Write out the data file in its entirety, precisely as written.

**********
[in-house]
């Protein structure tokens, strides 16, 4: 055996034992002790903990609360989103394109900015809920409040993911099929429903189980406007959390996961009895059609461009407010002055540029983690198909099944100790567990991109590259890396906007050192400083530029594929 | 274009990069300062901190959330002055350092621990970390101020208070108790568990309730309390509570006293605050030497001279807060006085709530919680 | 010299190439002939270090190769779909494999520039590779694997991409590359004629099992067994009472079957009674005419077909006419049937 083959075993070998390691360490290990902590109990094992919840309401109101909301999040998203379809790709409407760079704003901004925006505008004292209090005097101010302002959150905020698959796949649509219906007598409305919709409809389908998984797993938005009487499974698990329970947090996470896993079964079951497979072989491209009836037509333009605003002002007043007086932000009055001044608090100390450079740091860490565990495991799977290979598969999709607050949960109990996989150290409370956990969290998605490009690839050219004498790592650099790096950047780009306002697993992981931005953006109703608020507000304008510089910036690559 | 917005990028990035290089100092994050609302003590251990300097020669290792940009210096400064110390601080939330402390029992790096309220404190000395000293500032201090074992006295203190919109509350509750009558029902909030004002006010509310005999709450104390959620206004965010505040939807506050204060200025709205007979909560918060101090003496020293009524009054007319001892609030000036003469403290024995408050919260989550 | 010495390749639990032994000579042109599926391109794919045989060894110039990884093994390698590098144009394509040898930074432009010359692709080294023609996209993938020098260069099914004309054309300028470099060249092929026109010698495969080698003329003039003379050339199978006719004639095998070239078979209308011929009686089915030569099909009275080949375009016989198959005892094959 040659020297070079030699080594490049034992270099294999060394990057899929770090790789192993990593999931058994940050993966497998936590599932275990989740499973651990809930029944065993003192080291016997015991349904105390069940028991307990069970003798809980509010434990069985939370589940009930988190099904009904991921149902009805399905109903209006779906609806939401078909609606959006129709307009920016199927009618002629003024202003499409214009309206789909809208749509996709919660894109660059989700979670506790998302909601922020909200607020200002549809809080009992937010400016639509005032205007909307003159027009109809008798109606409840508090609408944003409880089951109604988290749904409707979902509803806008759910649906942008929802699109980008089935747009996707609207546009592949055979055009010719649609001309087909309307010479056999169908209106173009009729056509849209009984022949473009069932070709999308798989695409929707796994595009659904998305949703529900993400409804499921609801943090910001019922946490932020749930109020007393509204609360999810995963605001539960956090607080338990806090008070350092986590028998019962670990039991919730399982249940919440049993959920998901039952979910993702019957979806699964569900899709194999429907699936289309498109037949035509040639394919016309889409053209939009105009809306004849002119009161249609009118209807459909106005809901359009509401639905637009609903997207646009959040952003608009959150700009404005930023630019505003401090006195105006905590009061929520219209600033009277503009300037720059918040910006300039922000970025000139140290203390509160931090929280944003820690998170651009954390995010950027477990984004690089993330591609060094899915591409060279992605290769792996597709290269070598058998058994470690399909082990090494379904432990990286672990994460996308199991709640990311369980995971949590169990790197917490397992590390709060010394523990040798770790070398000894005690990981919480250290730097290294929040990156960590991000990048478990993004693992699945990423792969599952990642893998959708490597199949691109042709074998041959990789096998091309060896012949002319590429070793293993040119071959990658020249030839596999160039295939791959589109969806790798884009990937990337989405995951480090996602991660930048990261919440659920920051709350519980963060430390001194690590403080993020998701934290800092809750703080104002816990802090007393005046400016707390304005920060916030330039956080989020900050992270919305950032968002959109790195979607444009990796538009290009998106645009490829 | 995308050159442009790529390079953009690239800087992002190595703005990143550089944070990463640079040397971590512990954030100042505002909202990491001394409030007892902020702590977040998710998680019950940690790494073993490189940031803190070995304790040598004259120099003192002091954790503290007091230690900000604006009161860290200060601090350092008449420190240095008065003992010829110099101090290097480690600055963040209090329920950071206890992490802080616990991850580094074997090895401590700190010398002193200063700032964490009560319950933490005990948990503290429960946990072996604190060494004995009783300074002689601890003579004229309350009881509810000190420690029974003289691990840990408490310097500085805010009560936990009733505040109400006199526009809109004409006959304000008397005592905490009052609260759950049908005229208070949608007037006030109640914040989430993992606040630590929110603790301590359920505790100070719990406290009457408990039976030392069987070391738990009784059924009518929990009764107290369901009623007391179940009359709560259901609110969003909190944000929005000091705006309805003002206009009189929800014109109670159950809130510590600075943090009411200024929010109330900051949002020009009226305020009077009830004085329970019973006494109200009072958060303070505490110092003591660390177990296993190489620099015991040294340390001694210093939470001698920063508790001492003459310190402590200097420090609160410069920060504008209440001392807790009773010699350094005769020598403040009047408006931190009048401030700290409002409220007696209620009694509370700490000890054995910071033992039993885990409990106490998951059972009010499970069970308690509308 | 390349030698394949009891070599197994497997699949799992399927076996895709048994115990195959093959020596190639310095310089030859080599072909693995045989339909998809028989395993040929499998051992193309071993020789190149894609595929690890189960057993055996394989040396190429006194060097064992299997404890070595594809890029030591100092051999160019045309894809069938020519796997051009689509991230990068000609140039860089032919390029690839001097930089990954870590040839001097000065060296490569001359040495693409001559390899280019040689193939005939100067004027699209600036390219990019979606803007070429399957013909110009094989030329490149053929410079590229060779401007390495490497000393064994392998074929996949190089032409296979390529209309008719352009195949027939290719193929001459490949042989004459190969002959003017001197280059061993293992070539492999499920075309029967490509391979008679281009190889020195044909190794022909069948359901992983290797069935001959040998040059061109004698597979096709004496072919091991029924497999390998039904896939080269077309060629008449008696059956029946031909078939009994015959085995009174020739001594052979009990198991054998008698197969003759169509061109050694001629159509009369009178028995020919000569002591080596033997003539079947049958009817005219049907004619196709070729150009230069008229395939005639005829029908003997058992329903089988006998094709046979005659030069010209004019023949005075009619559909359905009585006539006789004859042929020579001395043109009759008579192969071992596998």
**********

[in-house]
């Protein structure tokens, strides 16, 4: 055996034992002790903990609360989103394109900015809920409040993911099929429903189980406007959390996961009895059609461009407010002055540029983690198909099944100790567990991109590259890396906007050192400083530029594929 | 274009990069300062901190959330002055350092621990970390101020208070108790568990309730309390509570006293605050030497001279807060006085709530919680 | 010299190439002939270090190769779909494999520039590779694997991409590359004629099992067994009472079957009674005419077909006419049937 083959075993070998390691360490290990902590109990094992919840309401109101909301999040998203379809790709409407760079704003901004925006505008004292209090005097101010302002959150905020698959796949649509219906007598409305919709409809389908998984797993938005009487499974698990329970947090996470896993079964079951497979072989491209009836037509333009605003002002007043007086932000009055001044608090100390450079740091860490565990495991799977290979598969999709607050949960109990996989150290409370956990969290998605490009690839050219004498790592650099790096950047780009306002697993992981931005953006109703608020507000304008510089910036690559 | 917005990028990035290089100092994050609302003590251990300097020669290792940009210096400064110390601080939330402390029992790096309220404190000395000293500032201090074992006295203190919109509350509750009558029902909030004002006010509310005999709450104390959620206004965010505040939807506050204060200025709205007979909560918060101090003496020293009524009054007319001892609030000036003469403290024995408050919260989550 | 010495390749639990032994000579042109599926391109794919045989060894110039990884093994390698590098144009394509040898930074432009010359692709080294023609996209993938020098260069099914004309054309300028470099060249092929026109010698495969080698003329003039003379050339199978006719004639095998070239078979209308011929009686089915030569099909009275080949375009016989198959005892094959 040659020297070079030699080594490049034992270099294999060394990057899929770090790789192993990593999931058994940050993966497998936590599932275990989740499973651990809930029944065993003192080291016997015991349904105390069940028991307990069970003798809980509010434990069985939370589940009930988190099904009904991921149902009805399905109903209006779906609806939401078909609606959006129709307009920016199927009618002629003024202003499409214009309206789909809208749509996709919660894109660059989700979670506790998302909601922020909200607020200002549809809080009992937010400016639509005032205007909307003159027009109809008798109606409840508090609408944003409880089951109604988290749904409707979902509803806008759910649906942008929802699109980008089935747009996707609207546009592949055979055009010719649609001309087909309307010479056999169908209106173009009729056509849209009984022949473009069932070709999308798989695409929707796994595009659904998305949703529900993400409804499921609801943090910001019922946490932020749930109020007393509204609360999810995963605001539960956090607080338990806090008070350092986590028998019962670990039991919730399982249940919440049993959920998901039952979910993702019957979806699964569900899709194999429907699936289309498109037949035509040639394919016309889409053209939009105009809306004849002119009161249609009118209807459909106005809901359009509401639905637009609903997207646009959040952003608009959150700009404005930023630019505003401090006195105006905590009061929520219209600033009277503009300037720059918040910006300039922000970025000139140290203390509160931090929280944003820690998170651009954390995010950027477990984004690089993330591609060094899915591409060279992605290769792996597709290269070598058998058994470690399909082990090494379904432990990286672990994460996308199991709640990311369980995971949590169990790197917490397992590390709060010394523990040798770790070398000894005690990981919480250290730097290294929040990156960590991000990048478990993004693992699945990423792969599952990642893998959708490597199949691109042709074998041959990789096998091309060896012949002319590429070793293993040119071959990658020249030839596999160039295939791959589109969806790798884009990937990337989405995951480090996602991660930048990261919440659920920051709350519980963060430390001194690590403080993020998701934290800092809750703080104002816990802090007393005046400016707390304005920060916030330039956080989020900050992270919305950032968002959109790195979607444009990796538009290009998106645009490829 | 995308050159442009790529390079953009690239800087992002190595703005990143550089944070990463640079040397971590512990954030100042505002909202990491001394409030007892902020702590977040998710998680019950940690790494073993490189940031803190070995304790040598004259120099003192002091954790503290007091230690900000604006009161860290200060601090350092008449420190240095008065003992010829110099101090290097480690600055963040209090329920950071206890992490802080616990991850580094074997090895401590700190010398002193200063700032964490009560319950933490005990948990503290429960946990072996604190060494004995009783300074002689601890003579004229309350009881509810000190420690029974003289691990840990408490310097500085805010009560936990009733505040109400006199526009809109004409006959304000008397005592905490009052609260759950049908005229208070949608007037006030109640914040989430993992606040630590929110603790301590359920505790100070719990406290009457408990039976030392069987070391738990009784059924009518929990009764107290369901009623007391179940009359709560259901609110969003909190944000929005000091705006309805003002206009009189929800014109109670159950809130510590600075943090009411200024929010109330900051949002020009009226305020009077009830004085329970019973006494109200009072958060303070505490110092003591660390177990296993190489620099015991040294340390001694210093939470001698920063508790001492003459310190402590200097420090609160410069920060504008209440001392807790009773010699350094005769020598403040009047408006931190009048401030700290409002409220007696209620009694509370700490000890054995910071033992039993885990409990106490998951059972009010499970069970308690509308 | 390349030698394949009891070599197994497997699949799992399927076996895709048994115990195959093959020596190639310095310089030859080599072909693995045989339909998809028989395993040929499998051992193309071993020789190149894609595929690890189960057993055996394989040396190429006194060097064992299997404890070595594809890029030591100092051999160019045309894809069938020519796997051009689509991230990068000609140039860089032919390029690839001097930089990954870590040839001097000065060296490569001359040495693409001559390899280019040689193939005939100067004027699209600036390219990019979606803007070429399957013909110009094989030329490149053929410079590229060779401007390495490497000393064994392998074929996949190089032409296979390529209309008719352009195949027939290719193929001459490949042989004459190969002959003017001197280059061993293992070539492999499920075309029967490509391979008679281009190889020195044909190794022909069948359901992983290797069935001959040998040059061109004698597979096709004496072919091991029924497999390998039904896939080269077309060629008449008696059956029946031909078939009994015959085995009174020739001594052979009990198991054998008698197969003759169509061109050694001629159509009369009178028995020919000569002591080596033997003539079947049958009817005219049907004619196709070729150009230069008229395939005639005829029908003997058992329903089988006998094709046979005659030069010209004019023949005075009619559909359905009585006539006789004859042929020579001395043109009759008579192969071992596998």